Seeking the optimal mix

By Steven Lamb | May 19, 2006 | Last updated on May 19, 2006
3 min read

(May 2006) Even though the foreign property rule has been gone for more than a year, many advisors are still reluctant to overhaul their clients’ registered account and boost foreign holdings. You might want to look to institutional investors for guidance.

Bruce Curwood is director of research and strategy for institutional solutions at Russell Investments Canada, the Canadian division of Russell Investments Group, a global investment advisory firm, advising more than $3 trillion in institutional and individual assets.

Aside from the use of derivatives to skirt the FPR, he says direct foreign property holdings among Canadian pension funds has traditionally stuck pretty close to the allowable limits.

“The legislative impact of the foreign property rules had been the biggest issue,” he says. “When you follow the institutional funds, and they’re pretty sophisticated investors, you can see their market values track pretty closely with the foreign property rule. That’s been the largest influence in Canada.”

He says the 30% allocation allowed under FPR was probably too low, while 97% — based on Canada representing only about 3% of the global market — is probably too high.

An optimal mix will vary from investor to investor, based on their individual risk profile, but Curwood says from a volatility standpoint, foreign stocks should make up between 60% and 70% of the overall equity portfolio.

Curwood points out the lack of depth in the Canadian market, where 75% of market cap is tied up in resources and financial sectors. The top 25 stocks alone make up 54% of the overall TSX index.

“Canada, when you really look at it in profile, looks somewhat like an emerging market to be quite honest,” Curwood says. “There are 17,000 stocks you can choose from outside of Canada. There are lots of good opportunities there, so why do we have so much in Canada?”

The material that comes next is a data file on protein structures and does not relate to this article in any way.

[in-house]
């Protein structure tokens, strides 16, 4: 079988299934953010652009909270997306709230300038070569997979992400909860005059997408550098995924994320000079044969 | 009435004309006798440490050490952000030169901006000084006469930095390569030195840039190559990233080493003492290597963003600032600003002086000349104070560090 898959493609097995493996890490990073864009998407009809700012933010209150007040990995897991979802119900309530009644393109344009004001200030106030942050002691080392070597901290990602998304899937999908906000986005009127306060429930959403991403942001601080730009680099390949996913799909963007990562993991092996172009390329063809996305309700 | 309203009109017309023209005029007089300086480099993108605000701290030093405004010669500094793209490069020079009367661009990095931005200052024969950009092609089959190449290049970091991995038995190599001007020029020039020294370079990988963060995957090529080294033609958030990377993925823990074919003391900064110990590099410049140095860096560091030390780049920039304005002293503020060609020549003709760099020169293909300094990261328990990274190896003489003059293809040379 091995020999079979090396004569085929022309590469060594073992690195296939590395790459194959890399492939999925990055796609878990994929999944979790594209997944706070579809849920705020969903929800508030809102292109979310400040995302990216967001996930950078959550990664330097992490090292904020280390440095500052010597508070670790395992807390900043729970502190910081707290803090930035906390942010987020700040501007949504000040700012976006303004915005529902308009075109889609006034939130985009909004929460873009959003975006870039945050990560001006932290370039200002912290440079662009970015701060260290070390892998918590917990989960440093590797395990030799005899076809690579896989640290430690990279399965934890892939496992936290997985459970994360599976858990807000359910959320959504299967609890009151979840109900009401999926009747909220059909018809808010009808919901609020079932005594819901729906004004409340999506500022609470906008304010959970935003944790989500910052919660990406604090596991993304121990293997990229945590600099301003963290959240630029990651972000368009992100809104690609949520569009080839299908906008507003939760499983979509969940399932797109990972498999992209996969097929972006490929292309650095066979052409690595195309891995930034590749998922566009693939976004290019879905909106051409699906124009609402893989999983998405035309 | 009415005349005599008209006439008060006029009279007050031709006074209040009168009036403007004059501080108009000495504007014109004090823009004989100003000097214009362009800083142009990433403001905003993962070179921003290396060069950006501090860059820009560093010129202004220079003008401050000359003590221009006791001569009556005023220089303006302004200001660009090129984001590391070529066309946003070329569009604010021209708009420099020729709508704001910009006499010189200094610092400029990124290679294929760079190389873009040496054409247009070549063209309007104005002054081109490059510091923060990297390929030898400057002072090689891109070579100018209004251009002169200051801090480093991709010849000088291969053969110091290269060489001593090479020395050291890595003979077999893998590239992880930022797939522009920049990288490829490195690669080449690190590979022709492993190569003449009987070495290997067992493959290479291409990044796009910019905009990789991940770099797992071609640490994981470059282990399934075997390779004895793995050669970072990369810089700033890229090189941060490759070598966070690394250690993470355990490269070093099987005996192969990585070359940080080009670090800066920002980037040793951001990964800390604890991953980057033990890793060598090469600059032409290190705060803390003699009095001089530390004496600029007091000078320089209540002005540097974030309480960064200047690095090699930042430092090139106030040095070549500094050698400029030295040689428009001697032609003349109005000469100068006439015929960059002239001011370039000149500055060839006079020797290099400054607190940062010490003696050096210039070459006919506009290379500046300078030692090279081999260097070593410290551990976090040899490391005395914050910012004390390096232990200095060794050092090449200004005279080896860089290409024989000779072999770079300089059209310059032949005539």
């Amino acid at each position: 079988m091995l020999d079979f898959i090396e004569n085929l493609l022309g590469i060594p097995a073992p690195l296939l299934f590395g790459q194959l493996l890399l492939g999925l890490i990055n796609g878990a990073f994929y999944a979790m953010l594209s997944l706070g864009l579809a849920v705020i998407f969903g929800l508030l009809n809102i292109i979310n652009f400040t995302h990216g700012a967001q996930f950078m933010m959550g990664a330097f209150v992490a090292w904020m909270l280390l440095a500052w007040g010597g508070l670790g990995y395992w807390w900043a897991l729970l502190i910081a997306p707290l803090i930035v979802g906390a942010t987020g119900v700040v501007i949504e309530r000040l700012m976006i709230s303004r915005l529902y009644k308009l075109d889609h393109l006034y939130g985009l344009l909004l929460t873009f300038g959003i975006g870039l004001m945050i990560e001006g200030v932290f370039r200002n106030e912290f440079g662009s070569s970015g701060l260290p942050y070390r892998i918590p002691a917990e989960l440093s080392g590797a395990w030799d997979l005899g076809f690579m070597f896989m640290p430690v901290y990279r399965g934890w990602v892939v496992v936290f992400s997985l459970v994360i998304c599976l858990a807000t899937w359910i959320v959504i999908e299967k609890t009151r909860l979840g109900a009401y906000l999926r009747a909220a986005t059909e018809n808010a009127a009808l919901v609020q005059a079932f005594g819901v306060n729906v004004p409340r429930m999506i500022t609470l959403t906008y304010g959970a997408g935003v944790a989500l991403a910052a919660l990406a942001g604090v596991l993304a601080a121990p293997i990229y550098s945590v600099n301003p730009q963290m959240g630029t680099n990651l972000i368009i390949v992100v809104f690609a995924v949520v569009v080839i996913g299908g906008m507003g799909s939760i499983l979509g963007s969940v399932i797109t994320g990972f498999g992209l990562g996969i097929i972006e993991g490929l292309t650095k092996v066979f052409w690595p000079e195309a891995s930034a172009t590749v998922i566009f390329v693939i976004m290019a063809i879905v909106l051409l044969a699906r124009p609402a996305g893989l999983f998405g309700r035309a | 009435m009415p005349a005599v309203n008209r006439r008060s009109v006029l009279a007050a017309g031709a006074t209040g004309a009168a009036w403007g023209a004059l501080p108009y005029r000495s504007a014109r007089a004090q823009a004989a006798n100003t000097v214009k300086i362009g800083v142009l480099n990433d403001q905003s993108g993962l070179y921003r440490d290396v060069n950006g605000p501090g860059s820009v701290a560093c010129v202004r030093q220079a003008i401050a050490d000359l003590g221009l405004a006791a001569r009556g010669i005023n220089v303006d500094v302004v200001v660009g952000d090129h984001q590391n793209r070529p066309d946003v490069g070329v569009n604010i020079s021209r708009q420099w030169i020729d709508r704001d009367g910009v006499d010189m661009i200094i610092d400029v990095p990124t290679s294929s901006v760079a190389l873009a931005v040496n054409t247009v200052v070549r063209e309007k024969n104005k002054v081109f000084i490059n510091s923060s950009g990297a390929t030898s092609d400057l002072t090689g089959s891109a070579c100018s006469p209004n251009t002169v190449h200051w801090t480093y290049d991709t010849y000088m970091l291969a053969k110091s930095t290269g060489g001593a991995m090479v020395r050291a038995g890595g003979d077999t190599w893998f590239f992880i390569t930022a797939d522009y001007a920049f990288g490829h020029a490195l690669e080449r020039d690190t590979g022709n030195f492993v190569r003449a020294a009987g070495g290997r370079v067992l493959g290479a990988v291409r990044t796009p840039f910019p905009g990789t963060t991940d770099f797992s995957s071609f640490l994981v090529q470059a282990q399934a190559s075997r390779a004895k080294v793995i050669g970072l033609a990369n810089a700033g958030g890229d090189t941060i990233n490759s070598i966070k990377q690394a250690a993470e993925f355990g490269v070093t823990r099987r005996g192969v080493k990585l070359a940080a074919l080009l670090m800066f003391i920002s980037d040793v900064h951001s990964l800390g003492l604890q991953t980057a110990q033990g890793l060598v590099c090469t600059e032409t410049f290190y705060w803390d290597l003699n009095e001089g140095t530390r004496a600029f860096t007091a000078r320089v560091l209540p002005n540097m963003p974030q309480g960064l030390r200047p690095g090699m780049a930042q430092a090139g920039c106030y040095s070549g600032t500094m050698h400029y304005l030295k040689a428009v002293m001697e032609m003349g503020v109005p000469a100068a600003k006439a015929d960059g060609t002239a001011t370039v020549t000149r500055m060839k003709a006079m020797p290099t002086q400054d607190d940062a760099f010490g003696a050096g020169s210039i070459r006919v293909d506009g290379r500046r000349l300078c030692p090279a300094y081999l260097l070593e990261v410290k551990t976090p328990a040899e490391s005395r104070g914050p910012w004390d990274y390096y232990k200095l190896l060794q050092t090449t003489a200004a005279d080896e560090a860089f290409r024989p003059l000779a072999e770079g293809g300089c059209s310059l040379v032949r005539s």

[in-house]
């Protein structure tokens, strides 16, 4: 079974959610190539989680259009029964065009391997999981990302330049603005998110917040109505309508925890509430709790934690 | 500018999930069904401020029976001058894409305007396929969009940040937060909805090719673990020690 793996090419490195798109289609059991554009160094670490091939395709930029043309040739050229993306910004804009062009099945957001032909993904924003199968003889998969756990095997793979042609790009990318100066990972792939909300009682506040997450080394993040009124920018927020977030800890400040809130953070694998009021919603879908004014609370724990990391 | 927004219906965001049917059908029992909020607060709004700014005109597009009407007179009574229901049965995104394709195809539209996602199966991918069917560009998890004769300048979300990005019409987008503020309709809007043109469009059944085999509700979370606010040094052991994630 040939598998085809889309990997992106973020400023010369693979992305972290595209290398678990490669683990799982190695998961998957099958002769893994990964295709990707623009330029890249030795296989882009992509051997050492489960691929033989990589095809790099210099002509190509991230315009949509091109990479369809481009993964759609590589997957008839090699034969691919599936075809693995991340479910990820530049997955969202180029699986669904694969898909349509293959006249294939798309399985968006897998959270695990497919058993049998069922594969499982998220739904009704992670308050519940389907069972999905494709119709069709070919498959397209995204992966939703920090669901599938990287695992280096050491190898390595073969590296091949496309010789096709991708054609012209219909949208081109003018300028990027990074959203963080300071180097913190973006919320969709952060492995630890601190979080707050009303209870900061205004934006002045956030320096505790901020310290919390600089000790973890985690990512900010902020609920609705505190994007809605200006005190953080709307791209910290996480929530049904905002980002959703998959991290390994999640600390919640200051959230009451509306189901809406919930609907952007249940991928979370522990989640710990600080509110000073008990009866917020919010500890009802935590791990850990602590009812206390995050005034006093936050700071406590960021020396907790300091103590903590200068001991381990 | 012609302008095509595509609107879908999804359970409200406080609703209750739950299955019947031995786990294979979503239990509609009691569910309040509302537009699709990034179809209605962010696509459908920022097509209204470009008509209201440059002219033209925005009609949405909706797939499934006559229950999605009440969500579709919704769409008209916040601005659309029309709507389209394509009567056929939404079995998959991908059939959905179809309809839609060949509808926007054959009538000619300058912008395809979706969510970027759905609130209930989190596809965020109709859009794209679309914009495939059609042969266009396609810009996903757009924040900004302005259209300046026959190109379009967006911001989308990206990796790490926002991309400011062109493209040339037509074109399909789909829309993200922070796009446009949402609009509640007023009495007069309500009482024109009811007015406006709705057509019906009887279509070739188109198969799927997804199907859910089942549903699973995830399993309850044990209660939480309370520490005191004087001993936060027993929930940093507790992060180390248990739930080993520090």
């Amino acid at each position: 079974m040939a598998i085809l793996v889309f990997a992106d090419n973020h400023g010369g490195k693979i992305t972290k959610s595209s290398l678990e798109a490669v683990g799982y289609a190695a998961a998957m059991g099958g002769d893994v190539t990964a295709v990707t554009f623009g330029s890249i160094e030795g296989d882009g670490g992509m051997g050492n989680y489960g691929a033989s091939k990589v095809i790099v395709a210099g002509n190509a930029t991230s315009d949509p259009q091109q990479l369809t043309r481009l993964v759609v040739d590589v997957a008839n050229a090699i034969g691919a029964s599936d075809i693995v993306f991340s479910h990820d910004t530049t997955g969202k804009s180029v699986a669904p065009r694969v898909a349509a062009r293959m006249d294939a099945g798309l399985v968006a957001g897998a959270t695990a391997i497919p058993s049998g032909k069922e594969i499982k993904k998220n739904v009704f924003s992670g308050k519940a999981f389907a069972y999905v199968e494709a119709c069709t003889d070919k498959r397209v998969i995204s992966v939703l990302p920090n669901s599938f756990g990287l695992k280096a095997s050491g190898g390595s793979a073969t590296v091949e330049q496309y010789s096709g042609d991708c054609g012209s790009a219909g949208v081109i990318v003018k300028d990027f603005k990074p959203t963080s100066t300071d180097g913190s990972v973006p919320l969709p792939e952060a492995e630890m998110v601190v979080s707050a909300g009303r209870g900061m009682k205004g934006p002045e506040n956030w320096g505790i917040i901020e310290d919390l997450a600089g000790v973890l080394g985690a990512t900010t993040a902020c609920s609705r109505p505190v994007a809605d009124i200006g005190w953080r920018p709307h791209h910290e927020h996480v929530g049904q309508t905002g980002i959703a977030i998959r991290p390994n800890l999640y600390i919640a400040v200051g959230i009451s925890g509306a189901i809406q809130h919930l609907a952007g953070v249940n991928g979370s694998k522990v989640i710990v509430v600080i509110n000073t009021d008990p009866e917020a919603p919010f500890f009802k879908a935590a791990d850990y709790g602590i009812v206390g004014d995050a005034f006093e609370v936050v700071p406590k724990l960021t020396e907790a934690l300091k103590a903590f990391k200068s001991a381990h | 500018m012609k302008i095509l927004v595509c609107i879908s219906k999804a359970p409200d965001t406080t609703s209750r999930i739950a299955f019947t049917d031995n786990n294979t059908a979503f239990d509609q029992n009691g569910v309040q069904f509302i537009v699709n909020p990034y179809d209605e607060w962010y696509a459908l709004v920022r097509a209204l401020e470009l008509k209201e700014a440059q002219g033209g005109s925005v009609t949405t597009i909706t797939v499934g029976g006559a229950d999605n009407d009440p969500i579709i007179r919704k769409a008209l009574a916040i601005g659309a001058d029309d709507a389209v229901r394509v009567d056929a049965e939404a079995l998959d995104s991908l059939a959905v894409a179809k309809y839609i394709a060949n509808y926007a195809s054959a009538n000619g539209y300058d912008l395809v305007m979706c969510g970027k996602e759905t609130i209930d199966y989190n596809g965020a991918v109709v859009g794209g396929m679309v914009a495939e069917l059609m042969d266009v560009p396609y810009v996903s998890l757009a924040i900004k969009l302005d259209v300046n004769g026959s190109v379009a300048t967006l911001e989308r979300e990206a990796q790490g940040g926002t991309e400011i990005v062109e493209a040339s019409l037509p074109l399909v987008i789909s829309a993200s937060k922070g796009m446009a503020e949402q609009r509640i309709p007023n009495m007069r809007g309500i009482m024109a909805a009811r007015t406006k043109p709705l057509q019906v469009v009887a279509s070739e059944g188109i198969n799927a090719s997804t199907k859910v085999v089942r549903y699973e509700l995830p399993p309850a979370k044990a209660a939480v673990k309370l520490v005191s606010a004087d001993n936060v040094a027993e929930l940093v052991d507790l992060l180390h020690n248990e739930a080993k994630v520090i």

He admits that the past three years has proven beneficial to an overweight Canadian equity position, but points out that growth in the commodities sectors cannot be maintained.

“If you’ve been fortunate to ride a good wave and you’ve been extremely concentrated, that’s the point in time to diversify and take some risk away,” he says. “It’s not going to run forever. Even if you think oil and gold are going to continue up, it’s not going to be at the pace of the last three years…its decelerating.”

While many advisors and their clients are already sold on the merits of a globally diversified equity portfolio, fixed income investing appears to be another question altogether.

Some investors have said their bond allocation is their “guarantee” and that they do not want to take on currency or political risk in the guaranteed part of their portfolio. Fair enough.

But Curwood points out that a strictly Canadian bond portfolio will miss out on opportunities not available in the domestic market. He has recommended to his institutional clients a foreign allocation of 25%, with the currency risk hedged out.

“We think that’s a better way to go. It opens up the world of opportunity in bonds for you — all the things we don’t have in Canada — but takes away the currency volatility,” he says. “That kind of approach seems to be the best of both worlds.”

Many investors may have concerns over currency volatility, but Curwood points out that the currently high Canadian dollar allows investors to shop abroad at a discount.

He says hedging out the currency risk may be advisable if the foreign exposure is above 20% and the investor has a short time horizon, but that over longer periods, currency fluctuations balance out. With holdings below 20%, currency fluctuations can usually be taken in stride, as they are as likely to help the investor as harm them.

It would be hard to find a better institutional example for your clients than the CPP Investment Board, which announced this month that it would expand its foreign holdings. Already the nation’s largest investment pool, the fund’s managers said it would soon be so large that it would struggle to maintain its current domestic overweighting.

Currently, the $98 billion fund holds about a third of its assets outside of Canada, with most of that capital deployed in the U.S. and Western Europe. The planned foreign expansion will include forays into emerging markets.

“Many retail investors tend look in the rear view mirror as to where they are going to invest, and that’s where the job of the financial advisor is to show them the reasons why not to do that.”

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Steven Lamb